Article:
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Singapore — Oil markets are still grasping the full implications of the appointment of a new Saudi Arabian energy minister, but the general consensus is that it should boost oil prices in the near term, executives at the 35th Annual Asia Pacific Petroleum Conference said in Singapore.

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The rationale is that newly appointed Prince Abdulaziz bin Salman will support Saudi Arabia's ongoing policy to boost prices, especially ahead of Saudi Aramco's imminent initial public offering.

"In the short term [the market impact] is unclear. General sentiment would be for a concerted effort to provide price support and see if he can be more successful than Al-Falih. The likely tightening of the market in the back end of this year could help" Chris Midgley, head of S&P Global Platts Analytics said on the sidelines of APPEC 2019.

"However, in my opinion, no one investing in Aramco should be looking at short term prices but rather evaluating the assets etc. based on long term oil prices which are likely to be lower than today," Midgley said.

He said there is the possibility that Saudi Arabia and Aramco could change their strategy to focus on demonstrating production capability and move back to market share or balancing the market at a lower level, compared to the current price target of $70-$80/b.

"This of course would be bearish on oil prices but is not the basis right now," Midgley added.

Over the weekend, Prince Abdulaziz replaced Khalid Al-Falih who was under pressure to boost oil prices and deliver on an IPO that has been delayed. Analysts have blamed weakening demand growth projections for the IPO delay.

"I don't think Saudi policy is going to change much at all. I think it was inevitable as well given the ambitious reforms that MBS (Crown Prince Mohammed bin Salman) is pushing forward," Adi Imsirovic, Research Fellow at The Oxford Institute for Energy Studies, said.

"If you actually look at the track record of the [previous] oil minister, there has been no IPO, the oil price isn't where Saudi Arabia would like it to be and overall the economy is not doing that great either," Imsirovic added.

"I think they will continue with the (production) cuts, they will want to have higher oil prices and have the IPO as soon as possible," he said.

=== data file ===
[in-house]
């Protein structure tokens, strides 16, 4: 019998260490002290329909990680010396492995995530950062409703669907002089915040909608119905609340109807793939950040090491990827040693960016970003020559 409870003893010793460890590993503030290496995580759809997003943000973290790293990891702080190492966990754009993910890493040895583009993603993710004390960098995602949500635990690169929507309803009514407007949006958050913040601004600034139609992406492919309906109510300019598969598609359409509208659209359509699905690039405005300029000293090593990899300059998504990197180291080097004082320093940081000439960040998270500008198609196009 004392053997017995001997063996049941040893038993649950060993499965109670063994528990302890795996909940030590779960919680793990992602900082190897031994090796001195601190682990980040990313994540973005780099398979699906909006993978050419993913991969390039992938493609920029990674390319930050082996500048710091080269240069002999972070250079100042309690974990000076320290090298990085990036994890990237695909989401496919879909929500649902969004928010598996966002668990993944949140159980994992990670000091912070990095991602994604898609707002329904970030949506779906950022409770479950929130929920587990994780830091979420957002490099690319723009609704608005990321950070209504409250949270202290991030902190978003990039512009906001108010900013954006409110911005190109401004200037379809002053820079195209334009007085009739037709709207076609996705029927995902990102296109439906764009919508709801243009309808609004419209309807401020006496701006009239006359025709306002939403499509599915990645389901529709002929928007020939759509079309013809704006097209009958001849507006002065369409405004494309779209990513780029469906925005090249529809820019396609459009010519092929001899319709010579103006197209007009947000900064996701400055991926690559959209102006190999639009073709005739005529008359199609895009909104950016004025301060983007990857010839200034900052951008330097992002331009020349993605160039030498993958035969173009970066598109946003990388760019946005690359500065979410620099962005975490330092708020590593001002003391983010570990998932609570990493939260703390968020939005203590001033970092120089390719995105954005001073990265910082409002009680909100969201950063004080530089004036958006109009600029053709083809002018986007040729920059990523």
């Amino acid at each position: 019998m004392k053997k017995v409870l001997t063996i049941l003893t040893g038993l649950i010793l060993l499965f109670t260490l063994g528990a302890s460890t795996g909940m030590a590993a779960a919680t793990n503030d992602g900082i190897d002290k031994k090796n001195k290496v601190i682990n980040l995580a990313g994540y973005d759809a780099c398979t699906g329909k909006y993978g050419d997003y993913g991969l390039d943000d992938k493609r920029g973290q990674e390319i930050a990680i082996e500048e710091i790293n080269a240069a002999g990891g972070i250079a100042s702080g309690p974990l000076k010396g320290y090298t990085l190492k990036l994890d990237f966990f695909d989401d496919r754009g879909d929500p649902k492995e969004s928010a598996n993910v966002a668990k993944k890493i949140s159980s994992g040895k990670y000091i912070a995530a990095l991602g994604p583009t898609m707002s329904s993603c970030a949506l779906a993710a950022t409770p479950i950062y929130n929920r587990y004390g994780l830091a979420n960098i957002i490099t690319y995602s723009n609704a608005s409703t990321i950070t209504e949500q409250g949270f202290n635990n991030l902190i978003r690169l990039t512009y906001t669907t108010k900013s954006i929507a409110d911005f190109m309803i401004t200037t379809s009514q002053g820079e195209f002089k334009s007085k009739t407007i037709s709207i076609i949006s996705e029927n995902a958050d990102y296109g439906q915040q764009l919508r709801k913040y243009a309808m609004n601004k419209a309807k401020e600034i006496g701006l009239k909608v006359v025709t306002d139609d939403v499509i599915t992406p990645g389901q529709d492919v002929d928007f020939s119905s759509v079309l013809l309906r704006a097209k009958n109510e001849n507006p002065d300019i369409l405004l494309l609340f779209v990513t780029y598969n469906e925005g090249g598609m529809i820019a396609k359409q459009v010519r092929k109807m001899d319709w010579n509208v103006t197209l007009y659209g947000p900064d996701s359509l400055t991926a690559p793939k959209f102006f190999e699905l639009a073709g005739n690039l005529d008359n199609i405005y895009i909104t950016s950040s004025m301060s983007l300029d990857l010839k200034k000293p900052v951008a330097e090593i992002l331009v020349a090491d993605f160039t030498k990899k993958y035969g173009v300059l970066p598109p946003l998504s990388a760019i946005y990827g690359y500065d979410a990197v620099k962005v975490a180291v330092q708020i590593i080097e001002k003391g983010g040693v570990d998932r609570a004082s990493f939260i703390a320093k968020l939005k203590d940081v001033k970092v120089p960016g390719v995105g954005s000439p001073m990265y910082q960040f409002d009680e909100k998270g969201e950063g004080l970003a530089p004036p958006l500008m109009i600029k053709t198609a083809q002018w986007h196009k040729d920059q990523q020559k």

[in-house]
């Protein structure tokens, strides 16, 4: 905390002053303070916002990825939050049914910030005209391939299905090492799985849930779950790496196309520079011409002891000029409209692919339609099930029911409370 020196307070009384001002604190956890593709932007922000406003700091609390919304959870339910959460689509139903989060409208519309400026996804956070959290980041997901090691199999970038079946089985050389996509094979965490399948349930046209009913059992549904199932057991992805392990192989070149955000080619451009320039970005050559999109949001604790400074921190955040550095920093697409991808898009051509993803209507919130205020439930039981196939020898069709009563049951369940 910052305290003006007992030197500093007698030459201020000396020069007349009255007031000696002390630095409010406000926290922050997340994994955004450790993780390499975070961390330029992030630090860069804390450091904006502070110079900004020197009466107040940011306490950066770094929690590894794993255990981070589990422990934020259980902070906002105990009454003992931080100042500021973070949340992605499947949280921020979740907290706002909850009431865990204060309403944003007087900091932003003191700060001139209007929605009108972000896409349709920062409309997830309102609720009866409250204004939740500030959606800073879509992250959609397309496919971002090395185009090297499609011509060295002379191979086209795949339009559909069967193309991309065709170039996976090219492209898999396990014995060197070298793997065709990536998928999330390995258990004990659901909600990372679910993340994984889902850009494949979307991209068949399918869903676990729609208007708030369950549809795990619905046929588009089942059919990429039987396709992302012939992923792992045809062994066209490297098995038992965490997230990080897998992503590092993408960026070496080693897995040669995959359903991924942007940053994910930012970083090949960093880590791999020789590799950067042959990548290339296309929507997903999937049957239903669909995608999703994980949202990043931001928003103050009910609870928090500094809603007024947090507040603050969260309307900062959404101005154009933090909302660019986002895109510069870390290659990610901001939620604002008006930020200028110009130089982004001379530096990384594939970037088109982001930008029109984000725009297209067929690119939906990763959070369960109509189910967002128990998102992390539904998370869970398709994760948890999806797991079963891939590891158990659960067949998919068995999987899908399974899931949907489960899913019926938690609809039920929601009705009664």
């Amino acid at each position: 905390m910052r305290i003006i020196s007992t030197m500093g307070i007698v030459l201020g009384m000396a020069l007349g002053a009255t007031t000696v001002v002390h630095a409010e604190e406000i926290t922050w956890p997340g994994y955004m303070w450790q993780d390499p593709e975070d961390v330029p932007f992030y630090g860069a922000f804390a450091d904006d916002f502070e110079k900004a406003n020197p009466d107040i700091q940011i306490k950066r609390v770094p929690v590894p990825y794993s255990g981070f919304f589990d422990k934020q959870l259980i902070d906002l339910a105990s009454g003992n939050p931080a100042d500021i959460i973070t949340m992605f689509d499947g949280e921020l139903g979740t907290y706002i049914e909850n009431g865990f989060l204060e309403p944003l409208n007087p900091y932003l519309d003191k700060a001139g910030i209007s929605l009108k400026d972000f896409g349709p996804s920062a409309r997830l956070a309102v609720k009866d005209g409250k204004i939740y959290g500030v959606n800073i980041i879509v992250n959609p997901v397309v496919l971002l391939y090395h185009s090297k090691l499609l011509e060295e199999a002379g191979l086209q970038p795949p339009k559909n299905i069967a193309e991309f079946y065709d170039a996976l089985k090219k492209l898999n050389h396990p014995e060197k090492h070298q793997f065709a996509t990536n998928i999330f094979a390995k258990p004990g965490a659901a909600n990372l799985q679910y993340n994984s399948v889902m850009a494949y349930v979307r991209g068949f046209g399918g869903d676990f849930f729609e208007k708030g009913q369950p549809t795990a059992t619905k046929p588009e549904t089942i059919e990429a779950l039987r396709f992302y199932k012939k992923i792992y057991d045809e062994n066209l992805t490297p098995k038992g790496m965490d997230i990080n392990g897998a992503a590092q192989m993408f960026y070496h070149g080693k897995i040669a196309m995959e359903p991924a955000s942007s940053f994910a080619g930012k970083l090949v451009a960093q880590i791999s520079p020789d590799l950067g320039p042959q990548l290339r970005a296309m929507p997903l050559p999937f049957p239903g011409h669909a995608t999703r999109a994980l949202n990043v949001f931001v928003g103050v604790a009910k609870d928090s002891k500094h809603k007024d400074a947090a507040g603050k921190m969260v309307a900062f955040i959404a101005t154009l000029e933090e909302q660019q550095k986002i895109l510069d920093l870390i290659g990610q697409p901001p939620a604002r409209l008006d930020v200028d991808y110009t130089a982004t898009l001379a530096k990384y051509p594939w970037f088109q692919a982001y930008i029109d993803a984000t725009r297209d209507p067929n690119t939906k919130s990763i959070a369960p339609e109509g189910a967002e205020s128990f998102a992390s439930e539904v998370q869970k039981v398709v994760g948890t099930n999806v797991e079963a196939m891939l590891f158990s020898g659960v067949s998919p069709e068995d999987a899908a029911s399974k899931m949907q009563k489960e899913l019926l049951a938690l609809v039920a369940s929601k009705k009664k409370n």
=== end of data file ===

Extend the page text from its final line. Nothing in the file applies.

Edward Bell, director of commodities research at Emirates NBD, also said that in terms of production policy there's no desire for change, and Saudi Arabia is likely to continue its course of production cuts.

"Is Saudi Arabia going to return to a market share targeting strategy? That is an eventuality that's going to have to happen, but it's not going to happen with the immediate change in leadership," Bell said, adding that the change in the governance structure of Saudi Aramco is more of an indication that they want the IPO process to begin.

Al-Falih's departure hasn't caused as much discussion as the time when he replaced his predecessor Ali Al-Naimi, who was in favor of letting market dynamics determine prices and compete with US shale as opposed to actively balancing of the market.

But market participants said the appointment of Prince Abdulaziz, a member of the Royal family, as energy minister doesn't mean that political risk has fully dissipated.

"There is a sense that Khalid Al-Falih fell out of favor with MBS. Despite being an excellent statesman who brought together the Russia-Saudi Arabia alliance it is felt that he was not strongly supportive of the Aramco IPO for which there is a growing urgency to execute," Midgley said.

He said the appointment of Prince Abdulaziz puts in place someone closer to Crown Prince Mohammed bin Salman who is likely to execute his agenda.

"It is clear that the ministers' focus will be on looking at a way to successfully IPO Aramco. This is part of MBS' Vision 2030 to move Saudi Arabia away from oil dependence and diversify the economy," Midgley added.

-- Eric Yep,

-- Edited by Kshitiz Goliya,

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